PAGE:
Astros start workouts with an unfamiliar ring - as champions
By CHUCK KING
WEST PALM BEACH, Fla. (AP) Amid the long tossing, sprinting and bullpen sessions that comprised Houston's first spring workout, the Astros also informally dedicated time to a balancing act.
Never in the Astros' previous 55 seasons did they begin spring working toward winning a World Series championship while trying to store the previous season's title in the bat rack.
"I don't want to hang out and talk about last year forever - maybe off the field or away from work, talking to fans," slugger Evan Gattis said Wednesday. "It's incredible what we did as a whole for the city. Like I said, I still can't believe it. All that being said, you can't win the 2017 World Series in 2018."
The Astros clinched their first World Series title a little more than three months ago, but manager A. J. Hinch is already growing tired of answering title-related questions.
"It's nice and we need to celebrate it forever," Hinch said. "That's why we're going to hang a flag. That's why we're going to give rings. This team's different. It's a different team. Even though the majority of these guys experienced a World Series, we've got to get them laser focused on what's ahead."
With pitchers and catchers reporting this week, that was sometimes easier said than done.
Last season players arrived at their new home in the Ballpark of the Palm Beaches to find construction workers diligently hustling to get the complex game ready. One year later it resembles the home of a World Series champion, right down to the large photos from the Astros' title run hanging on the walls.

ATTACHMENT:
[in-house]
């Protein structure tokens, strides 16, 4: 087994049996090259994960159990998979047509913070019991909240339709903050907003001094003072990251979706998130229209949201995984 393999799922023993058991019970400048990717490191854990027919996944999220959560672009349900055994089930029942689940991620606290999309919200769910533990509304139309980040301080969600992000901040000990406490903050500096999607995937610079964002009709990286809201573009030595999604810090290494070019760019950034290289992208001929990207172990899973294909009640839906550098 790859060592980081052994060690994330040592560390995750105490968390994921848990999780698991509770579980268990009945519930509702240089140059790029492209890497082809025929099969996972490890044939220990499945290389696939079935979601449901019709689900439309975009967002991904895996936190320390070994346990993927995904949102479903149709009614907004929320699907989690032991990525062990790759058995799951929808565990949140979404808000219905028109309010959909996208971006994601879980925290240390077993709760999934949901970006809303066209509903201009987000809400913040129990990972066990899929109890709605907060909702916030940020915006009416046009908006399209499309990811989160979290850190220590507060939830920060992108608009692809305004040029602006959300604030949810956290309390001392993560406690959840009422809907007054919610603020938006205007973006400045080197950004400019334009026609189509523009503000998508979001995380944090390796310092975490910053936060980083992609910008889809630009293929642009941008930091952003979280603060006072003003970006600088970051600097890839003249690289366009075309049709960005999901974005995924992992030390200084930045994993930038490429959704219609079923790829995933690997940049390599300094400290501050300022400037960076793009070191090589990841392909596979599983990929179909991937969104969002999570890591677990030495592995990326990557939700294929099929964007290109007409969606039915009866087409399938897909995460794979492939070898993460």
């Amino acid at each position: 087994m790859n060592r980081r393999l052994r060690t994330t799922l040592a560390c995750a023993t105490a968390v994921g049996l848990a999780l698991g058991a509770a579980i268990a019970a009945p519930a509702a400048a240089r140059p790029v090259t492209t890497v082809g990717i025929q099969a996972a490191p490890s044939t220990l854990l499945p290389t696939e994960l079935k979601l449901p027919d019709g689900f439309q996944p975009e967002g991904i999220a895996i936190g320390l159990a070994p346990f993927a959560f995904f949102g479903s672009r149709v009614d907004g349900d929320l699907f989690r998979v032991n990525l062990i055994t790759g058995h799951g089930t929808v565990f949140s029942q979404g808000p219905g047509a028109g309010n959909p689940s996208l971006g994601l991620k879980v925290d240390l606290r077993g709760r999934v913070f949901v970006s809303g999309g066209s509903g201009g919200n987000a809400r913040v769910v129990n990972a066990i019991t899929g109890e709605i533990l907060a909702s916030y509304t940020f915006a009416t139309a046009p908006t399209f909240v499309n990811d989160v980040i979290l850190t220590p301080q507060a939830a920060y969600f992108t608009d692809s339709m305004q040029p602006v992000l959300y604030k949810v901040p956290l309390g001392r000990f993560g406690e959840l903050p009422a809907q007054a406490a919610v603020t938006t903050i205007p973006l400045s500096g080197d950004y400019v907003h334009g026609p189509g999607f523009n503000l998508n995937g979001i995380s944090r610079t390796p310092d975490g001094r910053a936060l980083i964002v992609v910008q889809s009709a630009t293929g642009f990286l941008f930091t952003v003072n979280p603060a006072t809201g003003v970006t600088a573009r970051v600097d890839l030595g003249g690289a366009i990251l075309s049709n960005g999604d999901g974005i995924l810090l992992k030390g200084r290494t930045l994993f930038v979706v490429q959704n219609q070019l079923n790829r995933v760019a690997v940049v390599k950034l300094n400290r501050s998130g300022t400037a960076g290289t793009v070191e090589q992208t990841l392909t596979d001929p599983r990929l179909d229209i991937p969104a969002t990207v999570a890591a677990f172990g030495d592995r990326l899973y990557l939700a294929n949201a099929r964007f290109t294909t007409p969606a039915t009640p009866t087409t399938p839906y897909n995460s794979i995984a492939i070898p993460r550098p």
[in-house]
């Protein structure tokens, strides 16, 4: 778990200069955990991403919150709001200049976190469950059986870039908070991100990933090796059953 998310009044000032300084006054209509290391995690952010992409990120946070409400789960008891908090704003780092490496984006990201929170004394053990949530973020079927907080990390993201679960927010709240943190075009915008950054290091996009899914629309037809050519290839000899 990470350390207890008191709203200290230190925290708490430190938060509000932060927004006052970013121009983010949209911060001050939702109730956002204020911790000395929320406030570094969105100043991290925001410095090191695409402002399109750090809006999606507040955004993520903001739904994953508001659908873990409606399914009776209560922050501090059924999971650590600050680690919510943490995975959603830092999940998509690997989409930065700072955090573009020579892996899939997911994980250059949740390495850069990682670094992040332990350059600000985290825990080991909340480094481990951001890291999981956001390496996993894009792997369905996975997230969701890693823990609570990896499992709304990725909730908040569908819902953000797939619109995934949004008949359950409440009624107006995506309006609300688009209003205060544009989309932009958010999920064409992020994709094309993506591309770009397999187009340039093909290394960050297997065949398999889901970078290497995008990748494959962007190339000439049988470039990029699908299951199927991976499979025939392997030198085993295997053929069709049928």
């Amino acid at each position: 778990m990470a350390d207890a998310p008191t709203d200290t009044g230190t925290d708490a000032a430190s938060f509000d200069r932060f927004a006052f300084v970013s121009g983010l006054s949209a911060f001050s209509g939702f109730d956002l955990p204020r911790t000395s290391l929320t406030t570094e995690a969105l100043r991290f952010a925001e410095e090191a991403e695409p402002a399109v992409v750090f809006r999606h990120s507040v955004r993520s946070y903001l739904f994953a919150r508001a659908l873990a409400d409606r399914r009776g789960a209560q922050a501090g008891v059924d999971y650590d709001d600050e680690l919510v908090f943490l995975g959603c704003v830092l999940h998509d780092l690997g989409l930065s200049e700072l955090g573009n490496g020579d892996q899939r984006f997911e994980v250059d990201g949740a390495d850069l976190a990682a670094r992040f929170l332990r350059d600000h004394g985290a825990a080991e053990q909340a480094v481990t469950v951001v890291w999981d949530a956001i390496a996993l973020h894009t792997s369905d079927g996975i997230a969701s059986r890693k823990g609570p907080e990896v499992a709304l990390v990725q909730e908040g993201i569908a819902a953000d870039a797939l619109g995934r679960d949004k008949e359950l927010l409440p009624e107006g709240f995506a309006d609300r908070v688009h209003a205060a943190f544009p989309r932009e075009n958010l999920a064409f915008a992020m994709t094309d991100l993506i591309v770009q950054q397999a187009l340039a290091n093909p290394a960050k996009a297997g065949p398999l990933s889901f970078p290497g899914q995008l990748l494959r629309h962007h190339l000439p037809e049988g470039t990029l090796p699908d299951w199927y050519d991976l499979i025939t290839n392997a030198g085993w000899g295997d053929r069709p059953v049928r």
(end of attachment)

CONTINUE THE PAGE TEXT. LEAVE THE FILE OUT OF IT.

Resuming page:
Justin Verlander didn't join the Astros until the trading deadline last year, so he didn't see the construction. His addition, however, cemented the blueprint for Houston's first championship rings.
If there wasn't already a target on the backs of him and his teammates entering 2018, the veteran righty ensured anyone listening understood the Astros are the team to beat.
"I think the American League goes through us," Verlander said. "Obviously, the old saying, to be the best you have to beat the best, and I think we proved we were the best last year. This is a new year, bottom line, so everybody is entitled to their opinion. I think everybody in this locker room thinks that we have a championship-caliber team here."
Of the many reasons to buy into Verlander's optimism, consider that lockers of former Cy Young Award winner Dallas Keuchel and newly acquired Gerrit Cole are an outstreched Verlander arm away in either direction. That makes three opening day starters in about a 10-foot span.
While some players roamed the area surrounding the clubhouse reliving the championship push through photos and other pieces of memorabilia, Cole wasn't one of them.
"I'm kind of concerned about what field we're going to work on today more so than where the trophy is," Cole said, smiling.
The lockers of Charlie Morton and Lance McCullers, two pitchers likely to round out the rotation, reside nearby. Colin McHugh, who missed Wednesday's workout for his arbitration hearing, and Brad Peacock combined to make 46 starts last season, posting an 18-4 record. They could also factor into the rotation at some point this season.
In an era when free agency chomps away at potential dynasties, last year's Astros only suffered a few nibbles. Veteran designated hitter Carlos Beltran retired and reliever Luke Gregerson is now the closer for St. Louis, but MVP candidates Jose Altuve, Carlos Correa and George Springer return.
"It's like a band of brothers coming back together," reliever Chris Devenski said. "It's pretty special what we did."
That band enjoyed a ride that took the Astros later into the season than ever before, culminating in a victory parade that elevated a city beaten down by Hurricane Harvey.
Players and coaches alike didn't have nearly as much time as they normally would to recharge their bodies before reporting the Cactus League. Hinch conceded that some could experience a bit of a championship hangover, but he's more than happy to supply the coffee and aspirin.
"I think there is a physical and mental toll that playing late in the season takes on you, but sign me up again," Hinch said. "If these are the questions and this is the misery we have to go though, worried about hangovers and fatigue and things like that, then sign me up again for 2019."
Updated February 14, 2018